Saturday, March 17, 2018

What are the Real Challenges of a CIO to Build a high-performing IT?

As businesses embark on the “Digital Era” of computing and managing, digital IT requires the balance of learning and doing, standardization and innovation, stability and speed.

Information is permeating into every corner of the business, technology is often the driving force of digital disruptions. IT is impacting every business unit and is becoming the driver of business changes. The business paradigm is shifting from the industrial era with the scarcity of knowledge to an information-abundant digital era. And therefore, the role of IT in the current business environment should reflect such a significant shift. However, many traditional IT organizations are overloaded and understaffed, running at the transactional role and still get stuck at the lower level of the organizational maturity. What are the real challenges of a CIO to build a high-performing and high-mature digital IT?

The main part of the IT budget is sunk in the existing IT-systems for keeping the light on:
“Keeping the light on” is always fundamental for running IT smoothly. Due to the limited budget and resource, most of the organizations, especially those legacy companies always struggle with keeping the light on and suck the majority of their budget and resources on transaction-related activities. To build a high-performing IT, IT leadership needs to become more strategic, innovative, and manage a healthy portfolio to strike the right balance of “running, growing, and transforming.” Quick-fixing the handy issues is necessary to build a good IT reputation. But to reinvent IT as the trustful business partner, IT management needs to be in the continuous tuning mode through consolidation, modernization, integration, optimization, and innovation; provides stability and operational health. So, IT can keep the bottom line with efficiency; and do more with innovation. It requires a seamless IT-business integration via a serious amount of positive communication whilst continuously looking for a cost-efficient replacement of unstable or "old" processes, tighten coordination and collaboration with business partners. IT can move up from “surviving to striving and then to thriving mode” for getting digital ready.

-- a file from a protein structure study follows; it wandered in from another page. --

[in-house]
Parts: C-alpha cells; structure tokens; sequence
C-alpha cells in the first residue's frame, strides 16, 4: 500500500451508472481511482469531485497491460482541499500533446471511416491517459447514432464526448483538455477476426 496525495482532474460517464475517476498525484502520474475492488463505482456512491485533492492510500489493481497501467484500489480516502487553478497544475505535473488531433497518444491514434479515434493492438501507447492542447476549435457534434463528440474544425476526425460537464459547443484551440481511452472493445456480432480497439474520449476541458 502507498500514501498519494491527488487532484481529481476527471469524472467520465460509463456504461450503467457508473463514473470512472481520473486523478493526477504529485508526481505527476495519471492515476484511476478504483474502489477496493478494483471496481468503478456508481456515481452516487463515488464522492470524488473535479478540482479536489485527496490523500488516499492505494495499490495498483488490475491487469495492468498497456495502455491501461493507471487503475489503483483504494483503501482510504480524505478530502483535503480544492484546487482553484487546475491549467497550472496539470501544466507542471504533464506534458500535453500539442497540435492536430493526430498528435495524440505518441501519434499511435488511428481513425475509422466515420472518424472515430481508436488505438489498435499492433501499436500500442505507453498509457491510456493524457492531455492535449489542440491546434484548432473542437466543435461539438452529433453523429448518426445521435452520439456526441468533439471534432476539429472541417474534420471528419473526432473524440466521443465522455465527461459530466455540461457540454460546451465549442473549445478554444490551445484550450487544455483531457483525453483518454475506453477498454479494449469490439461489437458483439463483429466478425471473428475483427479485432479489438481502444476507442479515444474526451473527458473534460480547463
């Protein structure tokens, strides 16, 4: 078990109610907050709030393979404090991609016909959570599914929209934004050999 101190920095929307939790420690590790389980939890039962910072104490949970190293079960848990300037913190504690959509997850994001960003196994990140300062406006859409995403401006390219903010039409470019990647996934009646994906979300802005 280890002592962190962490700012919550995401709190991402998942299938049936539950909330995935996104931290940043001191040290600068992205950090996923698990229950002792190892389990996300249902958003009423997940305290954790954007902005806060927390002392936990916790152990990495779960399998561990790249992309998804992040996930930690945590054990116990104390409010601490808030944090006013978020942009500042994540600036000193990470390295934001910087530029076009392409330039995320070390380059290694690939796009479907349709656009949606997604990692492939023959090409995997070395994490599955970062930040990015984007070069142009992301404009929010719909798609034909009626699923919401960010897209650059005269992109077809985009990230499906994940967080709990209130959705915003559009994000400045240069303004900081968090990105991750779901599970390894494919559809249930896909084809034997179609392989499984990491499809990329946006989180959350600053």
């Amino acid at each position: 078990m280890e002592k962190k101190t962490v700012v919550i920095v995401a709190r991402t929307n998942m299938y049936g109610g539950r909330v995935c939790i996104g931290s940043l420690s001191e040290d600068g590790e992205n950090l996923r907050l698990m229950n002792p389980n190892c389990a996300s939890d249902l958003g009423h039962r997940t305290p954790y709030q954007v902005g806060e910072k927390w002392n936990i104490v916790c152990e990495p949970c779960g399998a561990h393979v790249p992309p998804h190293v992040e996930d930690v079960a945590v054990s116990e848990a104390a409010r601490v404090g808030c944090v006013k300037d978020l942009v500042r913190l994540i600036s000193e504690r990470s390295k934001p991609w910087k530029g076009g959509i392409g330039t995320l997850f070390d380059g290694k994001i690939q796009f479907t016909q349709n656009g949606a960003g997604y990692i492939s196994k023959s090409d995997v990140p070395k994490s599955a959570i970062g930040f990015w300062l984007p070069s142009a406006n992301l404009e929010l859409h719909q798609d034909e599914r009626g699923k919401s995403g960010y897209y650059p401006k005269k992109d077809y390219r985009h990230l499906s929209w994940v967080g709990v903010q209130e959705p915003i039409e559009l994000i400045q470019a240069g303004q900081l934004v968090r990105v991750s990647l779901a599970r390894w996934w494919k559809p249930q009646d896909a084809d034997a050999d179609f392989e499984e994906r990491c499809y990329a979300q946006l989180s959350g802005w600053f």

With emerging on-demand IT service models, IT faces the challenges to improve its competency and keep relevant: An effective CIO has to first stop the pain, take care of chronic operational issues and deliver much-requested upgrades and tactical solutions. The technical challenge is that new systems are difficult to implant into existing processes and system flow. Regular system updates are challenging the existing IT continuously. More and more of the budget is being allocated to the departmental heads with the 'threat' that business units will procure SAAS solutions based on slick sales patter without involving IT. This is putting pressure on IT to prove that they are the most effective route. This requires that CIOs need to be acutely in tune with the business, help plan the budgets, predict the financial and resource requirements, understand the constraints and work hand in hand providing support as one organization.

New technologies arise and information grows so fast that it is hard to catch-up with speed: Organizations rely more and more on technologies; the IT department has more and more to overcome in running at digital speed. Unfortunately, many IT organizations play as the controller and have been perceived as the change laggard in their company. With increasing pace of changes and exponential growth of information, people tend to have high expectation of digital flow, very little patience with technology issues. IT has to not only improve its own speed, but also overall organizational responsiveness. IT must SPEED UP because speed matters for businesses to adapt to changes; to grasp the opportunities for marketing expansion. The type of speed issues (such as IT slow to change) comes from gaps created between IT and the rest of the company. Forward-thinking IT organizations separate the exploitation of the existing methods and technologies from the exploration of the new way to do things via leveraging the emerging digital trends and accelerate the speed. GRC management is more crucial in today's digital dynamic. IT management has to weight risks & reward, take prudent risks and discover better ways to mitigate risks, also grasp the business growth opportunities proactively.

Due to the changing nature of technology, the CIO role is a challenging perch to sit on. Whilst they need to ensure their IT department keeps the lights on, continually improves and drives business transformation proactively. As businesses embark on the “Digital Era” of computing and managing, digital IT requires the balance of learning and doing, standardization and innovation, stability and speed.


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